DeShaney involved a decision by a county department of social services not to remove an abused child from his father, despite complaints. Remaining in his father’s custody, the boy suffered a beating from his father that rendered him brain damaged and profoundly intellectually disabled. Joshua DeShaney and his mother subsequently brought a lawsuit under 42 U.S.C. § 1983 against the Department of Social Services, arguing that by failing to intervene to protect the boy from his father’s violence, the Department denied the boy his rights under the Due Process Clause of the Fourteenth Amendment. The Supreme Court rejected the claim, finding that the Constitution governs only state action—that is, action by a government entity—and DeShaney’s injuries resulted from private action by his father, not action by the state.
As a matter of factual causation—whether the government’s failure in fact resulted in the boy’s injuries—the state’s failure did lead to those injuries. It is plain, then, that the causation requirement implicit in state action doctrine is a matter of legal causation—something beyond factual causation that makes it fair and proper to blame the harm experienced on the conduct of the state entity. The Court then reasoned that the Due Process Clause generally imposes no affirmative duties upon the government, and the government in DeShaney merely failed to act but did nothing affirmatively harmful to cause the boy’s injuries. There was accordingly no state action in DeShaney, where the government was guilty only of inaction.
Returning to the Mississippi abortion case, Judge Garza contended in his dissent that Mississippi state law did not close the last remaining abortion clinic in the state. It simply required that providers obtain admitting privileges at a local hospital. It was the local hospitals—private, non-state actors—that made the decision to refuse the providers’ requests for admitting privileges, and it was accordingly a non-state actor’s behavior—not the conduct of the state—that eliminated women’s access to abortion procedures in the state of Mississippi.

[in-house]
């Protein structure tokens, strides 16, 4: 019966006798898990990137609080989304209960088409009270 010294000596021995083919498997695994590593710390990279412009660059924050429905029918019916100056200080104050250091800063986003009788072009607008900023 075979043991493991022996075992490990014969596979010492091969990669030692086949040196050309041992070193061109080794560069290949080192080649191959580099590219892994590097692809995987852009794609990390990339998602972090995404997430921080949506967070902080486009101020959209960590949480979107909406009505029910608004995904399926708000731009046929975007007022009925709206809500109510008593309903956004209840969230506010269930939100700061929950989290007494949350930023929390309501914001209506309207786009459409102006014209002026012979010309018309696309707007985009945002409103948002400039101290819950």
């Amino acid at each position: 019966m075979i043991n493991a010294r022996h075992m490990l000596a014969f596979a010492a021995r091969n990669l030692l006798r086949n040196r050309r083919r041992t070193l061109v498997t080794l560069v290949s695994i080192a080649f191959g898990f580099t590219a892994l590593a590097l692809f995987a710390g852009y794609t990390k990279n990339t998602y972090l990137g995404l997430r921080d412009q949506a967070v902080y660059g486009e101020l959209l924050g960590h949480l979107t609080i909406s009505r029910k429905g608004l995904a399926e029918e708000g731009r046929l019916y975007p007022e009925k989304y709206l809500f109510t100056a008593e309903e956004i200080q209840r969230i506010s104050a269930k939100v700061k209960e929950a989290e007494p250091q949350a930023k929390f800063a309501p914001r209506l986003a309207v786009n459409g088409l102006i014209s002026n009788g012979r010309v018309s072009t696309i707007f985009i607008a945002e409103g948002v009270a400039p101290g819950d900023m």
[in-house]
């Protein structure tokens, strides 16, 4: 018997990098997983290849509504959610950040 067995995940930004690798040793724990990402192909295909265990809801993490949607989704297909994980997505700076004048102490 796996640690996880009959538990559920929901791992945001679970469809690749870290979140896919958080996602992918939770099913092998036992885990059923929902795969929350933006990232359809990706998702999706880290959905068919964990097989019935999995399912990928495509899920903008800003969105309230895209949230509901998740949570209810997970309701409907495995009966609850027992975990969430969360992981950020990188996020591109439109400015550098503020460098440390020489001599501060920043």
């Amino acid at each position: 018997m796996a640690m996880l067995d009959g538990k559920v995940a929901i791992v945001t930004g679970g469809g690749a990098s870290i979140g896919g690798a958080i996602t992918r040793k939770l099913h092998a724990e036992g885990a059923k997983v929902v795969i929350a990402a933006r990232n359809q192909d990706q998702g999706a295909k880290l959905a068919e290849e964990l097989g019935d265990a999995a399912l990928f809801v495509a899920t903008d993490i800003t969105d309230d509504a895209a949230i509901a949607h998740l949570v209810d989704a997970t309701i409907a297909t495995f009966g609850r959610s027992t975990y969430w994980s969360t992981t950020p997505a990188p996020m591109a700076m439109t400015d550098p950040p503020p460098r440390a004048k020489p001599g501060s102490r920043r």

As a matter of factual causation, both the statute and the conduct of private hospitals resulted in the elimination of abortion access in Mississippi. Had either Mississippi or the relevant hospitals behaved differently, then the one remaining clinic could have continued to operate without violating state law. Judge Garza’s argument is accordingly a proximate cause argument. He believes that one ought to attribute the closure of the last clinic to the private hospital’s refusal to grant admitting privileges rather than to the state law requiring that abortion providers acquire such admitting privileges.